When you’re building or running an ecommerce site, it’s almost guaranteed that you’ll end up with some form of duplicate content on your site. You’re probably thinking of that as very much a bad thing for your site’s search engine performance, but not necessarily for the reason you think.
Doesn’t duplicate content attract a penalty from Google?
It’s interesting that this idea of duplicate content on a website resulting in a penalty from Google has actually persisted for so long. As it happens, a Google blog from as long ago as 2008 declared: “Let’s put this to bed once and for all, folks: There’s no such thing as a ‘duplicate content penalty.’”
However, duplicate content can still be a major detriment to your site’s search engine fortunes, despite the lack of any formal penalties to be imposed for it.
It’s an algorithmic ‘dampening’ issue, rather than one of any human on Google’s web quality team being alerted to certain pages of yours, judging them to be spammy and slapping your site with a punishment accordingly.
After all, when you do have duplicate content on your site, you’re effectively competing with yourself for the same keyword theme. It means that the link authority you would have gained from one page is instead split across two or more pages. When you have duplicates of one page, that page is also less relevant to search engines, which are forced to determine which one to rank.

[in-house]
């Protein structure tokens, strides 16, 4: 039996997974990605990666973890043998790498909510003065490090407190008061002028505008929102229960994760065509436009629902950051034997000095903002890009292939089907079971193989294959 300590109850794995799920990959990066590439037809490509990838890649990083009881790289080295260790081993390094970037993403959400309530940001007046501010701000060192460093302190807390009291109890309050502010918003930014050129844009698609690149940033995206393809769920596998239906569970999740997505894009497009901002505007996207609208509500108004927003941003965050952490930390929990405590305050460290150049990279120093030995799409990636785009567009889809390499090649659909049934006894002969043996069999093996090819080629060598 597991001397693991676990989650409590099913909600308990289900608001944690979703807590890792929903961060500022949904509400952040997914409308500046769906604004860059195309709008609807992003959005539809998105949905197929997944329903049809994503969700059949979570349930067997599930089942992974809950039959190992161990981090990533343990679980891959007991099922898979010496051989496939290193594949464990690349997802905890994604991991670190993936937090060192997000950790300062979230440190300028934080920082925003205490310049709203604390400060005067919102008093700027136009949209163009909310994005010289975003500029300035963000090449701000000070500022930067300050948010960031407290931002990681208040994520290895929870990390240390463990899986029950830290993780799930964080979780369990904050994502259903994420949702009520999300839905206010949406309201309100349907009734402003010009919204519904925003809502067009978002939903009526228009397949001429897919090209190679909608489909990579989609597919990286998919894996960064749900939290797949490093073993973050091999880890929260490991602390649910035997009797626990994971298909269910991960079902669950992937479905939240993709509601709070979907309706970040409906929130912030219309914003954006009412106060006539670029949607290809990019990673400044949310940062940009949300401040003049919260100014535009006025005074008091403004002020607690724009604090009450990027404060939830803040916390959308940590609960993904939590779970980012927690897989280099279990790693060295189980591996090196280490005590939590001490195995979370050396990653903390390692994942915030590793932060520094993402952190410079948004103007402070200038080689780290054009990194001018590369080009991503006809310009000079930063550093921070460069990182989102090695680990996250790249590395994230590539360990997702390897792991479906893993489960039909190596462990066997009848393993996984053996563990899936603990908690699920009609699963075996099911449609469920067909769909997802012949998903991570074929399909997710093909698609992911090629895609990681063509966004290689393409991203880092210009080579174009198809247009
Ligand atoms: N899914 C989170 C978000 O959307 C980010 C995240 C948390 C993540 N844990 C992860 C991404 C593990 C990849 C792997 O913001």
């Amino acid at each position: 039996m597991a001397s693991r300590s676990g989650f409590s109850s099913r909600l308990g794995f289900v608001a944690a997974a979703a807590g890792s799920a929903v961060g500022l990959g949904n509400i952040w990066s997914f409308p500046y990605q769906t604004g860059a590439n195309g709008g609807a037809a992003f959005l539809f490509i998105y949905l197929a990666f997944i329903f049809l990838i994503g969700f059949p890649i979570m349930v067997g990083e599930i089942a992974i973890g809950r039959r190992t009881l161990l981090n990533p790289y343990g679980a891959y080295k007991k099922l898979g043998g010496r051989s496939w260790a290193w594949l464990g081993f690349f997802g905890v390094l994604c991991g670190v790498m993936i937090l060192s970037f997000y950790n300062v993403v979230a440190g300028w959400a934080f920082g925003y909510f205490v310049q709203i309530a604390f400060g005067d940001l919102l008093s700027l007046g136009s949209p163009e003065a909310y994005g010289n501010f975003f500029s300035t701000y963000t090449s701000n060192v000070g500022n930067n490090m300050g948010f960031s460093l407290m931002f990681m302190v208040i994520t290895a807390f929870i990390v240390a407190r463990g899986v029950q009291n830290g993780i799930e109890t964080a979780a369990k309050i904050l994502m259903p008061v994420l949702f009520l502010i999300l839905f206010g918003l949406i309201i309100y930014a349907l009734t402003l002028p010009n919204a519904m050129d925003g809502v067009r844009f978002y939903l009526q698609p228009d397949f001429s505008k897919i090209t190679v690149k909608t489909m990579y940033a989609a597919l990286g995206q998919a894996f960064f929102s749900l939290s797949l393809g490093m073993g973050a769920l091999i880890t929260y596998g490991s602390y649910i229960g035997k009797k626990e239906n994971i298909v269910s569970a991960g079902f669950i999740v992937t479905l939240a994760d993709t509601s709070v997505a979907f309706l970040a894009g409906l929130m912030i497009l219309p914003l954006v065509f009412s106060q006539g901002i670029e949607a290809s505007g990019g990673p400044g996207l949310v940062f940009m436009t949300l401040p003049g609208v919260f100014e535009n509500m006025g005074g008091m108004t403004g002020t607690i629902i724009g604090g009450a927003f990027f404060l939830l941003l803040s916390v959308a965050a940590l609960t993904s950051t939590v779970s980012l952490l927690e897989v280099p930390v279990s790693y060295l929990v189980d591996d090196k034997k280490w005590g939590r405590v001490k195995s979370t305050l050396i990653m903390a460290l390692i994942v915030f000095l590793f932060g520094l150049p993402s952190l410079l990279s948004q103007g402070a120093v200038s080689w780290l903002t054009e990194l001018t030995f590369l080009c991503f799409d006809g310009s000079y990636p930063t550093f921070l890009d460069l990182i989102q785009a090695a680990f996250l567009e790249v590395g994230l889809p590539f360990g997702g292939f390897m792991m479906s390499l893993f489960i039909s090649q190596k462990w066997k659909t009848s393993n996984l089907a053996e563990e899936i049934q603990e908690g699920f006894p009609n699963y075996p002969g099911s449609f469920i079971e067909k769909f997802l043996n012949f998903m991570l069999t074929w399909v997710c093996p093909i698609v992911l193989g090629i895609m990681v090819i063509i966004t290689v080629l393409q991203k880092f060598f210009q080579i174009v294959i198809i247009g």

So, surely the answer is to kill those pages…
Alas, simply removing duplicate content on your site can have undesirable effects. Remember that certain content that is technically duplicated from elsewhere – such as a customer’s ‘wish list’ page or a printable version of a product page – can be useful to visitors to your site.
Getting rid of such content may therefore harm the experience that you give to your site users, which may in turn adversely impact your sales and revenue. But on the other hand, there may be certain duplicate content that you have to remove regardless of any detrimental SEO or customer experience effects, such as if leaving it in place would put you at legal risk.
Exactly how you should deal with particular duplicate content on your site therefore depends on what you need to accomplish. There are a lot of good techniques for removing duplicate content or nullifying its SEO impact, ranging from 301 redirects and canonical tags to 404 ‘File Not Found’ errors and the Remove URLs tool in Google Search Console.
Would you appreciate help to remove or negate duplicate content on your site in a way that brings maximum customer experience and SEO benefits? If so, don’t hesitate to talk to our experts in ecommerce website design and search engine marketing today.